Alcohol in Pregnancy: It’s Never Safe, Especially Not in the First Trimester

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January 23rd, 2012

Drinking and pregnancy don’t mix, but when are babies most vulnerable to the effects of alcohol?

The end of the first trimester appears to be the period when alcohol can wreak the most havoc on fetal development, causing physical deformities as well as behavioral and cognitive symptoms, according to research in the journal Alcoholism: Clinical & Experimental Research.

According to the March of Dimes, about 1 in 12 women admit to drinking during pregnancy, and 1 in 30 say they binge-drink, or consume five or more drinks at one sitting. Exposure to alcohol in utero leads to fetal alcohol spectrum disorders in about 40,000 newborns every year in the U.S. While adults can break down alcohol relatively safely, still-developing fetuses tend to keep more alcohol in their blood, which can hinder the development of brain and body.

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Going with the flow for great sex

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January 23rd, 2012

When you hear the words ‘heart’ and ‘sex life’ in the same sentence, odds are the speaker is probably talking about love. But your heart – or, more accurately, your cardiovascular system – actually has a lot to do with your ability to perform in the bedroom.

This concept was brought home to me recently when I caught up with my colleague, Dr. Madeleine Castellanos, author of a recent book dealing with male sexual issues. She reminded me that there’s no way we can talk about sexual issues like erectile dysfunction (ED) or other arousal disorders without talking about cardiovascular health.

“When you break it all down, everything in the body, including sex, is dependent on good blood flow,” says Castellanos. “Our body’s way of nourishing itself and keeping itself vibrant and alive is by carrying oxygen, hormones, and nutrients via the bloodstream to all tissues and cells. The more activity that a certain part of our body engages in, the more blood flow is directed to that area.”

Although you might typically associate blood flow with your heart, brain or muscles, it’s also a crucial factor in the way your genitals function. In men, blood flow to erectile tissue produces an erection and stimulates the prostate gland to start releasing pre-ejaculatory fluid. Blood flow also benefits women by increasing the clitoris’s size and sensation and by enhancing vaginal lubrication.

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Study: Fewer abortions worldwide; increase in unsafe abortions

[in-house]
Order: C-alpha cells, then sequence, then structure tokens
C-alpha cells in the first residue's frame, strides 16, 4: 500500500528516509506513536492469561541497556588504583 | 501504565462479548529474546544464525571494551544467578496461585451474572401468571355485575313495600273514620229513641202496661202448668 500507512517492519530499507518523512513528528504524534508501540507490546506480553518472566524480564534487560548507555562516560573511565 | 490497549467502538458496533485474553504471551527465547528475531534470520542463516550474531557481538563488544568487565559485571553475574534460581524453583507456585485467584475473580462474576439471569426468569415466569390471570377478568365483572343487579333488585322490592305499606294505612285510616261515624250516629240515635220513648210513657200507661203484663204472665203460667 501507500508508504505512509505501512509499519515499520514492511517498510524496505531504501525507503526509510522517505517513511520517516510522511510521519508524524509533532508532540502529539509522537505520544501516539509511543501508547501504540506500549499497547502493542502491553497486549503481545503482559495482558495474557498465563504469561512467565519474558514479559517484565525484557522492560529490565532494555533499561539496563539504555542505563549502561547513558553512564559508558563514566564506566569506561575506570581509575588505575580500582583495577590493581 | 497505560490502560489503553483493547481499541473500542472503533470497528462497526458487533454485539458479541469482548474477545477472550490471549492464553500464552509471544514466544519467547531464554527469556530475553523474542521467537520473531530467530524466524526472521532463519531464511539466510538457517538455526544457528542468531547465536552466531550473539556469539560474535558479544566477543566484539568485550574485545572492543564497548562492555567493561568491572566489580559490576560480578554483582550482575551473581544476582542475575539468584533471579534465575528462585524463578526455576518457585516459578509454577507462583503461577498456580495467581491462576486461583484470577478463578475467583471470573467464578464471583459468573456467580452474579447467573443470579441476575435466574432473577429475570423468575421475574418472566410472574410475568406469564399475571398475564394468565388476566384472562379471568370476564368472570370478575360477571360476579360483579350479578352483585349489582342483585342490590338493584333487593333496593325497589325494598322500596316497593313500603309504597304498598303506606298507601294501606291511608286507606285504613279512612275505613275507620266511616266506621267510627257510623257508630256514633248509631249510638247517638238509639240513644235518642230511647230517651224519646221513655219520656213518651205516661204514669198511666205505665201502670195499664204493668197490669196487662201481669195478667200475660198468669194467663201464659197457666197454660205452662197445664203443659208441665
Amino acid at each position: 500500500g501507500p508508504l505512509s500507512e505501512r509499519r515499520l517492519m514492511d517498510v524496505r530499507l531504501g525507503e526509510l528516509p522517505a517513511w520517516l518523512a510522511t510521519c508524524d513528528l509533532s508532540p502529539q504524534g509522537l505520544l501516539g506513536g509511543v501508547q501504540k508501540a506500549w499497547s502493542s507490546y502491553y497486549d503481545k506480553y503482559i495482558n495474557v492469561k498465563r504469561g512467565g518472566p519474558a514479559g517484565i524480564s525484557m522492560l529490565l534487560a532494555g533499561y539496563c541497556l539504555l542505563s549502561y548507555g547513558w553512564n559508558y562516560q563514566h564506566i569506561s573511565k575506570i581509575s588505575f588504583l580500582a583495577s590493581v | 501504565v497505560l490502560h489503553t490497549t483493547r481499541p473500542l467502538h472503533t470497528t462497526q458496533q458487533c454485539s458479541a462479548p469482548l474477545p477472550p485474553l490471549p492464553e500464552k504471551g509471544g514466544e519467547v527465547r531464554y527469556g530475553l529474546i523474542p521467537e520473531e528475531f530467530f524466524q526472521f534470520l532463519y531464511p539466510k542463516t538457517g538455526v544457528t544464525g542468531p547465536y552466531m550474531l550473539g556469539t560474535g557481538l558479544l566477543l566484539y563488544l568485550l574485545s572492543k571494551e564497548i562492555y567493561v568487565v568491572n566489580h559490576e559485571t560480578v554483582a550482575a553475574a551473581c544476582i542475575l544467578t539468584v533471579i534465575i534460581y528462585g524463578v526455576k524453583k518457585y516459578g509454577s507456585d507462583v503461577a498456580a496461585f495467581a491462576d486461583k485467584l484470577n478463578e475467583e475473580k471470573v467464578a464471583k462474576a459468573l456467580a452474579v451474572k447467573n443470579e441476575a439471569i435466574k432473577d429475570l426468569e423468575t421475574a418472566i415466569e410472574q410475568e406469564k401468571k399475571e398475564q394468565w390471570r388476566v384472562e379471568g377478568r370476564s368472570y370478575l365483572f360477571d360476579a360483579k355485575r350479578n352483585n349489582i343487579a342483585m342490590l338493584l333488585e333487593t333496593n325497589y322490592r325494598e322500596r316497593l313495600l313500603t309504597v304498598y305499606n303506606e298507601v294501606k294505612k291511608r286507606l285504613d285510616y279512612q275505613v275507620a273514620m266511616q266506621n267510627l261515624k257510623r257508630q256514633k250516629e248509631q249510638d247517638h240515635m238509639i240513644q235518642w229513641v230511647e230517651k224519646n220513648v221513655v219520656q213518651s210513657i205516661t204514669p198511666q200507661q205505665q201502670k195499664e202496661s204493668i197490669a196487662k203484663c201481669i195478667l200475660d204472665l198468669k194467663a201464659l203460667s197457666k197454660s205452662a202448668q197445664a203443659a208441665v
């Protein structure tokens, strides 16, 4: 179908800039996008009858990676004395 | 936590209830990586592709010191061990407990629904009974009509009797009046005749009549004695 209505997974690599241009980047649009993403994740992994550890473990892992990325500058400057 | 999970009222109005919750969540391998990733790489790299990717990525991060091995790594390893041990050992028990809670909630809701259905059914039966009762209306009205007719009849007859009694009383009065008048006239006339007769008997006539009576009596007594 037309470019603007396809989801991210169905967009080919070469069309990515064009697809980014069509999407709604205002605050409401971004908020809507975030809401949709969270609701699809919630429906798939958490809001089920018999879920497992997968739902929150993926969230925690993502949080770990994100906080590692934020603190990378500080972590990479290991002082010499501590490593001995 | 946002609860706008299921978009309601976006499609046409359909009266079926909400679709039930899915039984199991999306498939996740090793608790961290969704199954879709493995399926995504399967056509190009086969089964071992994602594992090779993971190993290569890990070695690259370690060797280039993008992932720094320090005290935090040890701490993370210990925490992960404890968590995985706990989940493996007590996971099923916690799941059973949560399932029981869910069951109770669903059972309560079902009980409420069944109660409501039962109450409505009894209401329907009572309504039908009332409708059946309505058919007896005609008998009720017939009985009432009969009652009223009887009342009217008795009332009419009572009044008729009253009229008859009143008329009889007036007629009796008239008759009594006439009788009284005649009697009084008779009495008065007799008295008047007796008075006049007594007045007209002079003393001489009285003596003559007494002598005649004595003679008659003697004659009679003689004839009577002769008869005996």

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January 23rd, 2012

A new study finds that although abortion rates around the world have leveled off, unsafe abortions across the globe continue to rise.

Researchers noted between 1995 and 2003 the abortion rate per 1,000 women between the ages of 15 to 44 dropped from the 35 to 29 worldwide. But in 2008 the global abortion rate remained the same at about 28 per every 1,000 women.

Yet alarmingly, researchers say the proportion of abortions thought to be unsafe rose from 44% in 1995 to 49% in 2008. The study is published in The Lancet.

According to study authors, an unsafe abortion is defined by the World Health Organization as a procedure for terminating a pregnancy that is performed by an individual lacking the necessary training or performed in an environment that is not up to minimal medical standards. Researchers took their data from abortion surveys, official worldwide statistics, hospital records and other published reports.

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Children Who View Adult-Targeted TV May Become Sexually Active Earlier In Life

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January 17th, 2012

Early onset of sexual activity among teens may relate to the amount of adult content children were exposed to during their childhood, according to a new study released by Children’s Hospital Boston. Based on a longitudinal study tracking children from age six to eighteen, researchers found that the younger children are exposed to content intended for adults in television and movies, the earlier they become sexually active during adolescence.

“Television and movies are among the leading sources of information about sex and relationships for adolescents,” says Hernan Delgado, MD, fellow in the Division of Adolescent/Young Adult Medicine at Children’s Hospital Boston and lead author of the study. “Our research shows that their sexual attitudes and expectations are influenced much earlier in life.”

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Sex Between Adolescents in Romantic Relationships Is Often Harmless to Their Academics, Study Suggests

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January 17th, 2012

The context in which adolescent sexual activity occurs can substantially moderate the negative relationship between sexual intercourse and education, according to research to be presented at the 105th Annual Meeting of the American Sociological Association.
“Compared to abstinence, sexual intercourse in committed romantic relationships is often academically harmless, whereas in other types of relationships it is more detrimental,” said Bill McCarthy and Eric Grodsky, sociologists at the University of California-Davis and the University of Minnesota, respectively. “Females and males who have sex only with romantic partners are generally similar to abstainers on most of the education measures we examined.”

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